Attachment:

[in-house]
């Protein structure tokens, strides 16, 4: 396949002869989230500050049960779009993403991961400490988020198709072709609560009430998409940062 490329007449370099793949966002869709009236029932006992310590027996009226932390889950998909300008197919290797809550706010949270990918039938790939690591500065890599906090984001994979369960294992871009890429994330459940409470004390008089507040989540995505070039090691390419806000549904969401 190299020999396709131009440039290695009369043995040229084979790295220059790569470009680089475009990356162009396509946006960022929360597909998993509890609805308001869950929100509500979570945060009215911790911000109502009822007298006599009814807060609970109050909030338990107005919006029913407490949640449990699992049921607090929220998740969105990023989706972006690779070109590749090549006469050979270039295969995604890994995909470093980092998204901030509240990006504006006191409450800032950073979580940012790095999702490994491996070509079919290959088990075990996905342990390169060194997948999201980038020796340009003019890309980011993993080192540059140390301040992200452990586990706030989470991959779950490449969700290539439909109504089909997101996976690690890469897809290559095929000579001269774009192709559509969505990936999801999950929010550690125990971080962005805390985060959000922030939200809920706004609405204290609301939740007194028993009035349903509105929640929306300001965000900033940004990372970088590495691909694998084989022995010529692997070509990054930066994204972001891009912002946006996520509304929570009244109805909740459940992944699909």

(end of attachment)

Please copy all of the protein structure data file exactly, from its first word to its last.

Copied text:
[in-house]
């Protein structure tokens, strides 16, 4: 396949002869989230500050049960779009993403991961400490988020198709072709609560009430998409940062 490329007449370099793949966002869709009236029932006992310590027996009226932390889950998909300008197919290797809550706010949270990918039938790939690591500065890599906090984001994979369960294992871009890429994330459940409470004390008089507040989540995505070039090691390419806000549904969401 190299020999396709131009440039290695009369043995040229084979790295220059790569470009680089475009990356162009396509946006960022929360597909998993509890609805308001869950929100509500979570945060009215911790911000109502009822007298006599009814807060609970109050909030338990107005919006029913407490949640449990699992049921607090929220998740969105990023989706972006690779070109590749090549006469050979270039295969995604890994995909470093980092998204901030509240990006504006006191409450800032950073979580940012790095999702490994491996070509079919290959088990075990996905342990390169060194997948999201980038020796340009003019890309980011993993080192540059140390301040992200452990586990706030989470991959779950490449969700290539439909109504089909997101996976690690890469897809290559095929000579001269774009192709559509969505990936999801999950929010550690125990971080962005805390985060959000922030939200809920706004609405204290609301939740007194028993009035349903509105929640929306300001965000900033940004990372970088590495691909694998084989022995010529692997070509990054930066994204972001891009912002946006996520509304929570009244109805909740459940992944699909």